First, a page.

In OS X, configuration profiles are used to configure a client to join 802.1x protected networks. If the configuration profile does not properly configure trust to the RADIUS server(s) for EAP types that establish a secure tunnel (TLS, TTLS, PEAP) you may see one of the following issues:
- inability to auto-join
- authentication failure
- roaming to new access points does not work
Before you can configure trust properly, you must know which certificates are presented by the RADIUS server during authentication. If you already have these certificates, skip to step 13.
- EAPOL logs display the certificates presented by the RADIUS server. To enable EAPOL logs in Mac OS X, use the following command in Terminal:
sudo defaults write /Library/Preferences/SystemConfiguration/com.apple.eapolclient LogFlags -int -1
- After enabling EAPOL logs, manually connect to the 802.1x protected network. You should be prompted to trust the RADIUS server certificate. Trust the certificate for authentication to complete.
- Locate the EAPOL logs.
- In OS X Lion and Mountain Lion, these logs can be found in /var/log/. The log will be called eapolclient.en0.log or eapolclient.en1.log.
- In OS X Mavericks, these logs can be found in /Library/Logs/CrashReporter/com.apple.networking.eapol.XXXXXXXX .
- Open the eapolclient.enX.log in Console and locate a key called TLSServerCertificateChain. It should look like this:
- The block of text between
</data>is a certificate. Copy the block of text and then paste it into a text editor. Make sure your text editor is configured to save plain text files.
- Add a header of
-----BEGIN CERTIFICATE-----and a footer of
-----END CERTIFICATE-----. It should look like this:
- Save the file with an extension of .pem.
- Open the Keychain Access app in the Utilities folder.
Note: It may be helpful to create a new keychain so that you can easily find the certificate you import in the next step.
- Either drag the .pem file you created into your new keychain, or choose File > Import Items and select the .pem file you created earlier. Import the file into the keychain of your choice.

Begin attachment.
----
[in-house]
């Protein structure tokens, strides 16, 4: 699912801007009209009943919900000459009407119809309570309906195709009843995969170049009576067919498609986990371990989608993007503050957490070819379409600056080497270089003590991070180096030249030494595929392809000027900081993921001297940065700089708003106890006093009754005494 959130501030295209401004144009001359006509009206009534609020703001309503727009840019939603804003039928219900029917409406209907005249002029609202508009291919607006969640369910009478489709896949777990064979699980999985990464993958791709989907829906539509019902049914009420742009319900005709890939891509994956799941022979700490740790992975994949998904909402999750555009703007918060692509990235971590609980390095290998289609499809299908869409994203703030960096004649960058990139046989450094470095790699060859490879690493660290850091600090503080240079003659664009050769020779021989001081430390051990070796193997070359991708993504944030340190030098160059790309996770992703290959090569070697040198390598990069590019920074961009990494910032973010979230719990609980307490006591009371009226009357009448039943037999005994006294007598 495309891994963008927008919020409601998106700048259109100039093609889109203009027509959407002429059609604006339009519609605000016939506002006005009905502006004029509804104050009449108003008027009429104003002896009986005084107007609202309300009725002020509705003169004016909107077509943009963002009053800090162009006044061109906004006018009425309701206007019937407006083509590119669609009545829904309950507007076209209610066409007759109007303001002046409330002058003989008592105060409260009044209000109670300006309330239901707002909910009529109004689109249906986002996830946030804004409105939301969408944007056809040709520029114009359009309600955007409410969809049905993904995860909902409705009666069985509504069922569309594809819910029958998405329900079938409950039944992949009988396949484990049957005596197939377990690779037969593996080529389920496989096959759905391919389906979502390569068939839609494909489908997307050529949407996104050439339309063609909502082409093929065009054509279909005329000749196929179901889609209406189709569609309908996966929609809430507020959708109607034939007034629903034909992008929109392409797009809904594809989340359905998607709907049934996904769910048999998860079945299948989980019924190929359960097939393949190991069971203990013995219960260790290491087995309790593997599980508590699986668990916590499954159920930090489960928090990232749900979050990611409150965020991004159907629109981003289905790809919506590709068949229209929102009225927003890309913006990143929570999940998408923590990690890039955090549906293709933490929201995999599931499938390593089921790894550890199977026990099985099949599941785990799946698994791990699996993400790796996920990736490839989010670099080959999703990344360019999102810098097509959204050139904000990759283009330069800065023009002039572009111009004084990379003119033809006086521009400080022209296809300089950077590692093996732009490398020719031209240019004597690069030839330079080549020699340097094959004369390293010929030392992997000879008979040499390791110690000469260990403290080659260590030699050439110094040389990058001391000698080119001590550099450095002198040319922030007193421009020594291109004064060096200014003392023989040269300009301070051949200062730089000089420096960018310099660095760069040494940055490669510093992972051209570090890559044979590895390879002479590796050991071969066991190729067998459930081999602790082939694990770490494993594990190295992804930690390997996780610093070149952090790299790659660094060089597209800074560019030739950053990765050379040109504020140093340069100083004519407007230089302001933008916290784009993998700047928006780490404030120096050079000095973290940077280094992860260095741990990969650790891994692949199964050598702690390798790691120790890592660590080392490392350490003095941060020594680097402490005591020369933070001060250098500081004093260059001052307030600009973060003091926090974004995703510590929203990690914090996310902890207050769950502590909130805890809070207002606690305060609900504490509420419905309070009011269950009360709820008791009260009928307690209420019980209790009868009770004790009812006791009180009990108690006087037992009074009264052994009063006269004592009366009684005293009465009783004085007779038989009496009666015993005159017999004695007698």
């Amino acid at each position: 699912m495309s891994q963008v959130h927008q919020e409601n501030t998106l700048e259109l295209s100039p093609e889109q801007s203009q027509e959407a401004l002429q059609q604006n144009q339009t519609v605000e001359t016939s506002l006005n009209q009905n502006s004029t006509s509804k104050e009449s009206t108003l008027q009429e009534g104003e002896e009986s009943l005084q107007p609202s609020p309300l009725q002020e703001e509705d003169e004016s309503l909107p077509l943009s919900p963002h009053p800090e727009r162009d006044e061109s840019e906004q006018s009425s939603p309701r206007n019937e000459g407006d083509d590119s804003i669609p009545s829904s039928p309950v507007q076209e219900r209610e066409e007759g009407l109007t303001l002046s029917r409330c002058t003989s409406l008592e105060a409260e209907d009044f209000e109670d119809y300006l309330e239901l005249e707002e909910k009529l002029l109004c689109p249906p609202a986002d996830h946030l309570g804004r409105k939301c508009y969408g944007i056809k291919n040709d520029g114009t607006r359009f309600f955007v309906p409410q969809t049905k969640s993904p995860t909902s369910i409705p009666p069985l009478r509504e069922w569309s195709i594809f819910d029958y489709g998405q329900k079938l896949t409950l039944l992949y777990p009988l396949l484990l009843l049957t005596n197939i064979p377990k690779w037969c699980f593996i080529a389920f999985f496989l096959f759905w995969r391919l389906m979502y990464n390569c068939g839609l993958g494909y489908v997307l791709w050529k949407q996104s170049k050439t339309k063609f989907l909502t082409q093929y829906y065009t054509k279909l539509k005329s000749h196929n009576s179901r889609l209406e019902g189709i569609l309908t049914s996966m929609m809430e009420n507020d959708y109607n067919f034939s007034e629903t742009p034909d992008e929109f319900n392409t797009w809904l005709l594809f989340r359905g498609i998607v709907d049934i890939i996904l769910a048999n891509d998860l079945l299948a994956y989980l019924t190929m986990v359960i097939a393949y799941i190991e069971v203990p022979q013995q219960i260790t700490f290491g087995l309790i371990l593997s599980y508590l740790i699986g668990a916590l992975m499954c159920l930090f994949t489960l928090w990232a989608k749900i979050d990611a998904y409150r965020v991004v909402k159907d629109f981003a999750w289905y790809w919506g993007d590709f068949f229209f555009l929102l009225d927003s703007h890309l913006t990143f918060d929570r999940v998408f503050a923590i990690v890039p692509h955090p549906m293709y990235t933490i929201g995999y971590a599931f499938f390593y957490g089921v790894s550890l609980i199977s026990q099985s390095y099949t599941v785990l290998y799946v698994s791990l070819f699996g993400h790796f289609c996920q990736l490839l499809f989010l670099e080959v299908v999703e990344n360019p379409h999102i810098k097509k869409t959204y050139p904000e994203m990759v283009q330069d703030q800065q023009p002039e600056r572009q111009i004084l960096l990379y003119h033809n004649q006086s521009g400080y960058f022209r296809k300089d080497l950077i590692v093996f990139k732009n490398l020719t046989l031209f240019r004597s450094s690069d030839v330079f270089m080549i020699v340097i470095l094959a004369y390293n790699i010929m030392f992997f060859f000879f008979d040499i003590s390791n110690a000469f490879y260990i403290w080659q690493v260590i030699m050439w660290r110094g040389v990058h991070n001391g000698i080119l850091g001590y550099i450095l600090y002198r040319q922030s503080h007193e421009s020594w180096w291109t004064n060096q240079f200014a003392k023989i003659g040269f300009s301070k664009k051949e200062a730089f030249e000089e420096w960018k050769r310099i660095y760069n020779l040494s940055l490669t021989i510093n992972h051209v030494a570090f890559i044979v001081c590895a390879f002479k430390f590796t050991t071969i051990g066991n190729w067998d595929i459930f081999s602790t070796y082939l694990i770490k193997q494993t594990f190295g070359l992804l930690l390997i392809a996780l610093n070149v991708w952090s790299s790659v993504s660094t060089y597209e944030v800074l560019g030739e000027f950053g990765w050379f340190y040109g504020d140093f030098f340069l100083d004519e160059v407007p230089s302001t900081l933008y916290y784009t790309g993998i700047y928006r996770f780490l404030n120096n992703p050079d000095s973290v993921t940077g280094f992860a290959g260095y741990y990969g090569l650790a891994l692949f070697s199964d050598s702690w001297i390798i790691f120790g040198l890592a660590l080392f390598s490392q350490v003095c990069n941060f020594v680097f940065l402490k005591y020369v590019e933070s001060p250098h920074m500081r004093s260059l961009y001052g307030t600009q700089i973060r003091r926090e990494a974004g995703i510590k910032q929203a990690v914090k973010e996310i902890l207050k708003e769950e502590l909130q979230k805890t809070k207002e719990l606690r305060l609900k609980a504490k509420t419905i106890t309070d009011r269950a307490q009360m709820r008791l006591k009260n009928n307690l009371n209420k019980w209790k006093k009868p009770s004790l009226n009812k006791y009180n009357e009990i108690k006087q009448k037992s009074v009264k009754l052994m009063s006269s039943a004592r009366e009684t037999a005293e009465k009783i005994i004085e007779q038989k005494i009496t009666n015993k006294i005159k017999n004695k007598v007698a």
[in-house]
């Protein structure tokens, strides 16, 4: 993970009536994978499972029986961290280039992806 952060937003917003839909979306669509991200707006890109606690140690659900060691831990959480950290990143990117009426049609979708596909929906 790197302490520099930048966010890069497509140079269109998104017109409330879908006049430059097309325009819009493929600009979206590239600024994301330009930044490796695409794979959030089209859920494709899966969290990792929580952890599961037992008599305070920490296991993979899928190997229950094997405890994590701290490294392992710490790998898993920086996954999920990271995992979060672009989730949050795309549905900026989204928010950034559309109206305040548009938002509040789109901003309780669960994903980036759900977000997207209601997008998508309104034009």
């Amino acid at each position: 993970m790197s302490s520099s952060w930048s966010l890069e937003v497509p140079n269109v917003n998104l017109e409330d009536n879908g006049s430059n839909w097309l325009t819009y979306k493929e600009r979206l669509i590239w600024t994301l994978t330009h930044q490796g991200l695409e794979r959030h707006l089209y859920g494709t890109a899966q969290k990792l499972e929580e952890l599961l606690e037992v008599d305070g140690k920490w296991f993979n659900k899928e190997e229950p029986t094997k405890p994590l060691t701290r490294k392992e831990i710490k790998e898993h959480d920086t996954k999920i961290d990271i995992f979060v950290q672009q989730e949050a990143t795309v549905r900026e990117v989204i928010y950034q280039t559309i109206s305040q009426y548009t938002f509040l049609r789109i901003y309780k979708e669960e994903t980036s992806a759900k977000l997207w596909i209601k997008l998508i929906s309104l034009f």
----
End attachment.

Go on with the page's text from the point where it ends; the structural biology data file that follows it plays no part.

- Repeat the above steps for each certificate in the TLSCertificateChain array. You will likely have more than one certificate.
- Inspect each certificate that was imported so you know what it is. At the minimum, you should have a root certificate and a RADIUS server certificate. You may also have an intermediate certificate. You must include all of the root and intermediate certificates presented by the RADIUS server in the Certificates payload in your configuration profile. Including the RADIUS server certificate(s) is optional if you include your RADIUS server names in the Trusted Server Certificate Names section of the Network payload. Otherwise, include the RADIUS server certificate(s) in the profile as well.
- Once you know which certificates are presented by the RADIUS server, you can export them as .cer files from Keychain and add them to the configuration profile. Add each of the root and intermediate certificates to the Certificates payload in your configuration profile. You can also add the RADIUS server certificate(s) if needed.
- In the Network payload, locate the Trust section and mark the certificates you just added as trusted. Be sure that you don't mark any other certificates that may also be in the Certificates payload as trusted, or authentication will fail. Make sure to only mark the certificates actually presented by your RADIUS server as trusted.
- Next, add the names of your RADIUS servers to the Trusted Server Certificate Names section. It is required that you use the exact name (including case) that appears as the common name of your RADIUS server certificate. For example, if the common name of your RADIUS server certificate is TEST.example.com, you must be sure to match the case that is used in the certificate. The value "test.example.com" would not be valid, but "TEST.example.com" would. You must add a new entry for each of your RADIUS servers. You may also use a wildcard for the hostname. For instance, *.example.com would cause all RADIUS servers on the domain example.com to be trusted.
- If you previously enabled eapol logs, you can disable the logging with the following command:
sudo defaults write /Library/Preferences/SystemConfiguration/com.apple.eapolclient LogFlags -int 0
If you aren't sure if trust is configured properly, you can check /var/log/system.log. Open system.log in Console and filter on "eapolclient" to see all messages related to the eapolclient process. A typical trust error looks like this:
Mar 31 12:27:14 Macintosh.local eapolclient: [eapttls_plugin.c:968] eapttls_verify_server(): server certificate not trusted status 3 0